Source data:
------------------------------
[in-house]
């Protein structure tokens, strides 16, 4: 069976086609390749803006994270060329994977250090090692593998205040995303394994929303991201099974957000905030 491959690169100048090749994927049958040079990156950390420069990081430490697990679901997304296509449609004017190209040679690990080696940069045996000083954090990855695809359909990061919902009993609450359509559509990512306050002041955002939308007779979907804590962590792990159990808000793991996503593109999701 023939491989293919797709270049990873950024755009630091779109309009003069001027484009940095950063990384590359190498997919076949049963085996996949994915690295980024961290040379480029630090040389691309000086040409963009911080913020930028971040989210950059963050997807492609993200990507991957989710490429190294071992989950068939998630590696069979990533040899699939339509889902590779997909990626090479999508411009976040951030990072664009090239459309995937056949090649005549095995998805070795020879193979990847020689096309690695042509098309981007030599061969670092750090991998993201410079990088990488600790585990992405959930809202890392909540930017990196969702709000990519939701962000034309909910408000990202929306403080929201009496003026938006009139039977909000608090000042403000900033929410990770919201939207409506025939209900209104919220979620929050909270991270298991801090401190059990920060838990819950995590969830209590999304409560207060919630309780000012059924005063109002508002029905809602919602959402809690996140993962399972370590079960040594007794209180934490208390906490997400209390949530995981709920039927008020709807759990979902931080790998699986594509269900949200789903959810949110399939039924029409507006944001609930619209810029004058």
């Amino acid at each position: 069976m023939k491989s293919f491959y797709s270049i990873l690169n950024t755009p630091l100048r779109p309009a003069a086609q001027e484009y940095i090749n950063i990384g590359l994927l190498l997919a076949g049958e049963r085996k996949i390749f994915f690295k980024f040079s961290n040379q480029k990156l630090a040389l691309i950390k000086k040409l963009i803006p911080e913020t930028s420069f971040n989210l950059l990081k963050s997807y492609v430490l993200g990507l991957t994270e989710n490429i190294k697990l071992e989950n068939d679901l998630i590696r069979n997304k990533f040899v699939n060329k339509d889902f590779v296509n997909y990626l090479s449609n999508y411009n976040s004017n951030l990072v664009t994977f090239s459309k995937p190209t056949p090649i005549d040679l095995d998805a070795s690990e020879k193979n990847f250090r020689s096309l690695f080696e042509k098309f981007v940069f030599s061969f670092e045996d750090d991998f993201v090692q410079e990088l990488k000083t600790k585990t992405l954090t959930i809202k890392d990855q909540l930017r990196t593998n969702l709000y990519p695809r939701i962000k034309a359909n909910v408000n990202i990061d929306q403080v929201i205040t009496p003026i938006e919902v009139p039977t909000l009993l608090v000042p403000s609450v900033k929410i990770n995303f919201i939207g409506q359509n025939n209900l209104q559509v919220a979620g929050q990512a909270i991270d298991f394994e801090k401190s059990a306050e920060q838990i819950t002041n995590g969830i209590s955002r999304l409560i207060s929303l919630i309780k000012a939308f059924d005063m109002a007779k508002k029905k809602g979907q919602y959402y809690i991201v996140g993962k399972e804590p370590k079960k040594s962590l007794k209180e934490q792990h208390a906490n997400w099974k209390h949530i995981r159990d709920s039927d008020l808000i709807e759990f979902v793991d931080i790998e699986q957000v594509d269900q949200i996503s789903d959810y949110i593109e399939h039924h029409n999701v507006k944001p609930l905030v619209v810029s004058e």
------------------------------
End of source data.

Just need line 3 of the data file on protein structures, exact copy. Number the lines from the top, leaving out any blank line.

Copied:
């Amino acid at each position: 069976m023939k491989s293919f491959y797709s270049i990873l690169n950024t755009p630091l100048r779109p309009a003069a086609q001027e484009y940095i090749n950063i990384g590359l994927l190498l997919a076949g049958e049963r085996k996949i390749f994915f690295k980024f040079s961290n040379q480029k990156l630090a040389l691309i950390k000086k040409l963009i803006p911080e913020t930028s420069f971040n989210l950059l990081k963050s997807y492609v430490l993200g990507l991957t994270e989710n490429i190294k697990l071992e989950n068939d679901l998630i590696r069979n997304k990533f040899v699939n060329k339509d889902f590779v296509n997909y990626l090479s449609n999508y411009n976040s004017n951030l990072v664009t994977f090239s459309k995937p190209t056949p090649i005549d040679l095995d998805a070795s690990e020879k193979n990847f250090r020689s096309l690695f080696e042509k098309f981007v940069f030599s061969f670092e045996d750090d991998f993201v090692q410079e990088l990488k000083t600790k585990t992405l954090t959930i809202k890392d990855q909540l930017r990196t593998n969702l709000y990519p695809r939701i962000k034309a359909n909910v408000n990202i990061d929306q403080v929201i205040t009496p003026i938006e919902v009139p039977t909000l009993l608090v000042p403000s609450v900033k929410i990770n995303f919201i939207g409506q359509n025939n209900l209104q559509v919220a979620g929050q990512a909270i991270d298991f394994e801090k401190s059990a306050e920060q838990i819950t002041n995590g969830i209590s955002r999304l409560i207060s929303l919630i309780k000012a939308f059924d005063m109002a007779k508002k029905k809602g979907q919602y959402y809690i991201v996140g993962k399972e804590p370590k079960k040594s962590l007794k209180e934490q792990h208390a906490n997400w099974k209390h949530i995981r159990d709920s039927d008020l808000i709807e759990f979902v793991d931080i790998e699986q957000v594509d269900q949200i996503s789903d959810y949110i593109e399939h039924h029409n999701v507006k944001p609930l905030v619209v810029s004058e």